by Paula Bosse
Today, a few hand-colored postcards from around 1910 showing the lovely houses that used to line Ervay Street in South Dallas. Hard as it is to believe today, the stretch of South Ervay from just outside the central business district down to its end at Forest Avenue (now Martin Luther King, Jr. Blvd.), was once a very nice area where many of the city’s most fashionable and well-to-do Jewish families (and, later, African American families) lived. The intervening century has not been kind to South Dallas. I’m not sure of the location in the postcard above, but it certainly looks like a very pleasant neighborhood — one that no longer exists in this mostly blighted area.
Below, S. Ervay looking south. The rounded top of Temple Emanu-El can be seen at the left. The light-colored building in the next block was the Columbian Club. The hotel most recently known as the Ambassador (which burned down three years after I originally wrote this post) is set back on a curve of the street and is hidden by the Columbian Club. The red building is the Hughes candy plant (still standing). A Google Street View of this area today can be seen here.
Below, we see a view still looking south, but now much farther down Ervay, almost to Forest Avenue (now MLK). The church on the left is the James Flanders-designed Ervay Street Methodist Episcopal Church (South), built in 1908 at the corner of corner of Ervay and South Boulevard — it’s interesting that a Methodist church was located in the center of Dallas’ largest Jewish residential neighborhood. (More on the church from a Dallas Morning News article from July 1, 1908, here. See this area on a 1922 Sanborn map here.)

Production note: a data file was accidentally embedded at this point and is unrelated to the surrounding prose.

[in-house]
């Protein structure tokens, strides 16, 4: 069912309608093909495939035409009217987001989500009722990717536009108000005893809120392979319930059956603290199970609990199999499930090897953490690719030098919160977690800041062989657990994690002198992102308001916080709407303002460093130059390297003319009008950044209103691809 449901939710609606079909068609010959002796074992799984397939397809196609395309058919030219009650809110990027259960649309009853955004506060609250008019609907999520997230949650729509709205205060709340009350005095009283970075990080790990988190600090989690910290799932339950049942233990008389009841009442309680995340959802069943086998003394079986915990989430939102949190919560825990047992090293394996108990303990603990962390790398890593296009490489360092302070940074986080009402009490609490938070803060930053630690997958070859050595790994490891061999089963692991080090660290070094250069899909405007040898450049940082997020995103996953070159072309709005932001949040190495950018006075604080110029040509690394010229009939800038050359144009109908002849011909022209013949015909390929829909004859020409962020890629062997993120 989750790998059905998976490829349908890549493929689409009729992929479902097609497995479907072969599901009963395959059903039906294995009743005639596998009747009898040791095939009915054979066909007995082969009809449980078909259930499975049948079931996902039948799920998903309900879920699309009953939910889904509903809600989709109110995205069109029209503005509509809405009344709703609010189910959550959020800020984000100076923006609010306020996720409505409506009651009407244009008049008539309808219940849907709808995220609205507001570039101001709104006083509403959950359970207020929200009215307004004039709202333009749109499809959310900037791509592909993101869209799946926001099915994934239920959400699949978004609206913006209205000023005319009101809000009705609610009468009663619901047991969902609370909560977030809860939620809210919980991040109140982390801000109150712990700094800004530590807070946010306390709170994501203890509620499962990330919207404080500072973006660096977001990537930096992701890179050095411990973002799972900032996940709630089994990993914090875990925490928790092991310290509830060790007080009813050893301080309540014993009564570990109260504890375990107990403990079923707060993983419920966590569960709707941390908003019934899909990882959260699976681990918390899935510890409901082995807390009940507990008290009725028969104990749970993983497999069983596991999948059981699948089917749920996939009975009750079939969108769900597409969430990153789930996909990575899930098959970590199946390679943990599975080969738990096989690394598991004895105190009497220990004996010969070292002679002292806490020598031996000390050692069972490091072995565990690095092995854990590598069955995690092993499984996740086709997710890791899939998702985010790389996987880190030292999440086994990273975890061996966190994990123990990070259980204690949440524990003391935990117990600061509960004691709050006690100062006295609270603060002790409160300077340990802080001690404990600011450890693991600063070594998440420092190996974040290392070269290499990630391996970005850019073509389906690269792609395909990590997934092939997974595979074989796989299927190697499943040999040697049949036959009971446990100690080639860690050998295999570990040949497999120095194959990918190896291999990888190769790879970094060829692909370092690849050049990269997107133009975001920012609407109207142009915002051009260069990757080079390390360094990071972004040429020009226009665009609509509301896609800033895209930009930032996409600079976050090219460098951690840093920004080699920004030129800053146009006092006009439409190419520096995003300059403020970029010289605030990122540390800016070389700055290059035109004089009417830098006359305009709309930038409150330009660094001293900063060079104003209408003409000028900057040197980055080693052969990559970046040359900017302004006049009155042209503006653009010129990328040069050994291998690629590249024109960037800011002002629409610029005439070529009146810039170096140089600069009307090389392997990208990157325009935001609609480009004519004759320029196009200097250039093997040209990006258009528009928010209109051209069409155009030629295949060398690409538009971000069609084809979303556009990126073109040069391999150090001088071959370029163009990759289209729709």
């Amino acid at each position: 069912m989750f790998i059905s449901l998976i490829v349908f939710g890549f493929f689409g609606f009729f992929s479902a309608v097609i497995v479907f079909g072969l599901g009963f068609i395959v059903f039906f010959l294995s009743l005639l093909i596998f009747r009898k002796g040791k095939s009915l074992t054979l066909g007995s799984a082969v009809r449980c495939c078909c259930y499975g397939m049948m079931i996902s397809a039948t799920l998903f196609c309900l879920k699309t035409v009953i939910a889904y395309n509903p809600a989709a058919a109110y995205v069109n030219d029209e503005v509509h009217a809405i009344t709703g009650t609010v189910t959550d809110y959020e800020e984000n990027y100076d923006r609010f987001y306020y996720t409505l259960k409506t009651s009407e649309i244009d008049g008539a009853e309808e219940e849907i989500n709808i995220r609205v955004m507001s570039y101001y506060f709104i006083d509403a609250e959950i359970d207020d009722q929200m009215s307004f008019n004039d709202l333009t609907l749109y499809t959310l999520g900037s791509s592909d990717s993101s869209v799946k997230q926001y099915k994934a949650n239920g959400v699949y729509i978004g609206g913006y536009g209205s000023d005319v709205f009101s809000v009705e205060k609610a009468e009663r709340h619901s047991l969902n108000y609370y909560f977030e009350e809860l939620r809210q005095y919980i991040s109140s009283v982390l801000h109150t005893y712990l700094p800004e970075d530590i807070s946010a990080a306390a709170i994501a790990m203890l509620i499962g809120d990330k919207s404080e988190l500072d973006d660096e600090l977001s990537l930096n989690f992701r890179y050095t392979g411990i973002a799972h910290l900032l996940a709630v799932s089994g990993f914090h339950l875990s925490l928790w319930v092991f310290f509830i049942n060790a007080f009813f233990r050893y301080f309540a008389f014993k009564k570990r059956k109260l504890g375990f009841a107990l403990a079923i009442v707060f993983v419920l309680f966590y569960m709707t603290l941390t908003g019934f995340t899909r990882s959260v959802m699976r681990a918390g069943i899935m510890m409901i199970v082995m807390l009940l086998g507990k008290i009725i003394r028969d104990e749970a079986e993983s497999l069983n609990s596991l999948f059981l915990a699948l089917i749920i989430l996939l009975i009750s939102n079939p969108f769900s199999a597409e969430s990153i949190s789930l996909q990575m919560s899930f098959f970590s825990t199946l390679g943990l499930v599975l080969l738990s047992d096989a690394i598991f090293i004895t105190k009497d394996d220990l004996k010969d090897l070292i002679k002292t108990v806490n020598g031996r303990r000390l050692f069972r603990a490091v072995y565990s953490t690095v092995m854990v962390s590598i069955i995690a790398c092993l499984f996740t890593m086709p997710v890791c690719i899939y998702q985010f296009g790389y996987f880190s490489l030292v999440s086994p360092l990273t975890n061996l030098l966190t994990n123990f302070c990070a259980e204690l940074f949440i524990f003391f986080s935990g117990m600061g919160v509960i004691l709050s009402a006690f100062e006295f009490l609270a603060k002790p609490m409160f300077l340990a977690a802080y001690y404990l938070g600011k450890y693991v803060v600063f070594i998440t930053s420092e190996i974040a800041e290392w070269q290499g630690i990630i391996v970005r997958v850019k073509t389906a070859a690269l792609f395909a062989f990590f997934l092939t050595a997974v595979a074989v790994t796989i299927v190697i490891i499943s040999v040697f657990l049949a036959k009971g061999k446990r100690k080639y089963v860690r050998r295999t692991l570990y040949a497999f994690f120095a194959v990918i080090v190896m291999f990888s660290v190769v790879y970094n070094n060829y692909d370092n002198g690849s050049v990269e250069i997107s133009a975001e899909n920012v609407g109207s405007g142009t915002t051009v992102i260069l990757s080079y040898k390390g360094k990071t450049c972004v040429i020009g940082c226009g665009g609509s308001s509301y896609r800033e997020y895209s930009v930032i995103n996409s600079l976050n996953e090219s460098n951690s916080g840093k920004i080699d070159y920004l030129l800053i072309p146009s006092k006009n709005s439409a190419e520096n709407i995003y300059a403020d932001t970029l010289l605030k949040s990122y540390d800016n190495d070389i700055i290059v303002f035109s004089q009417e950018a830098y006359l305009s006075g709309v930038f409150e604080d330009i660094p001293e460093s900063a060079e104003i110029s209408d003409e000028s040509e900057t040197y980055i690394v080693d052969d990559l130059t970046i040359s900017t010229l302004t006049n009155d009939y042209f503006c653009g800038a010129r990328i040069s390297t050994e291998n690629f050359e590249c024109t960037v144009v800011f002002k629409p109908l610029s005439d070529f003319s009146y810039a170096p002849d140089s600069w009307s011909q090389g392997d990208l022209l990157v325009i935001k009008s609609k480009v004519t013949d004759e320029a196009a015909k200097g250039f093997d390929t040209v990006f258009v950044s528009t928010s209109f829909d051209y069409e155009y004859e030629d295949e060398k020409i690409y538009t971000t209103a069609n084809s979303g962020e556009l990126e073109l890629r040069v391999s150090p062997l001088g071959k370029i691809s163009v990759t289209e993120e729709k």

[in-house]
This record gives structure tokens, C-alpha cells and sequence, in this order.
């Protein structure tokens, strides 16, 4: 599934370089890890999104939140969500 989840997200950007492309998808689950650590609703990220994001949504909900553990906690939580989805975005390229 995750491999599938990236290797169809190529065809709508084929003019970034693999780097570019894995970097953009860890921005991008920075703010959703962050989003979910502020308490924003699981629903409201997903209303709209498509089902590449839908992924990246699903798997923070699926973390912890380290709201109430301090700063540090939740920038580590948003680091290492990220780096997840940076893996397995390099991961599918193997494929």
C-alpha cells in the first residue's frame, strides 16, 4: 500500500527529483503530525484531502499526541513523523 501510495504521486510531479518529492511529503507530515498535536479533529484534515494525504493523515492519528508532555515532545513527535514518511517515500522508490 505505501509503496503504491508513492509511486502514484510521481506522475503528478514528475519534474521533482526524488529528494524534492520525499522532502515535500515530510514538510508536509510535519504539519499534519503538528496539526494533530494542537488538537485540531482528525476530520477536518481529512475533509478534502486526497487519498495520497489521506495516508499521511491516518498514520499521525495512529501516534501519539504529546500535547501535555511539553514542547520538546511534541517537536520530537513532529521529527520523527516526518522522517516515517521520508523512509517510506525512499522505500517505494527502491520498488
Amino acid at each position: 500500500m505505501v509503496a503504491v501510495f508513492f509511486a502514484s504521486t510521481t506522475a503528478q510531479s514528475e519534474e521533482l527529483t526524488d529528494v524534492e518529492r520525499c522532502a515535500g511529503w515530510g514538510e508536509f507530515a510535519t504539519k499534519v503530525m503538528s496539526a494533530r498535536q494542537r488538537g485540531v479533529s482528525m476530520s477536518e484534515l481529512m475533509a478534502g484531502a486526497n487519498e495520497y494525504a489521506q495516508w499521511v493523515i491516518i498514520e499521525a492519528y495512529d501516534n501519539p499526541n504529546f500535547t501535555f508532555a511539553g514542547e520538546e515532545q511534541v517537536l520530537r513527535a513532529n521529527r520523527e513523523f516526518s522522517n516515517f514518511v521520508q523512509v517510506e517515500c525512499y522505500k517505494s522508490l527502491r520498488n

Not seen in the view above is one house worth mentioning. The house — just out of frame at the left, with the steps leading up to it, was the home of Simon Linz, of Linz Jewelers fame. Here is what the Linz house looked like in 1908:
Remarkably, this house is still standing. It is currently a funeral home at 2830 S. Ervay. The present-day image below, showing the pretty house and the neatly landscaped yard, is a little deceptive; see what the Google Street View looks like just south — where the Flanders church once stood — here. (If you’re up to it, reverse the Google view and move back toward town.)
Hold on, little house!
This was once such a beautiful part of Dallas….
Below, a detail of a 1919 map showing S. Ervay down to Forest. The purple star shows the location of Temple Emanu-El and the Columbian Club. The green star shows the location of the Linz house and the Ervay St. Methodist Episcopal church. (Click for larger image.)
1919 map via Portal to Texas History
Sources & Notes
Copyright © 2016 Paula Bosse. All Rights Reserved.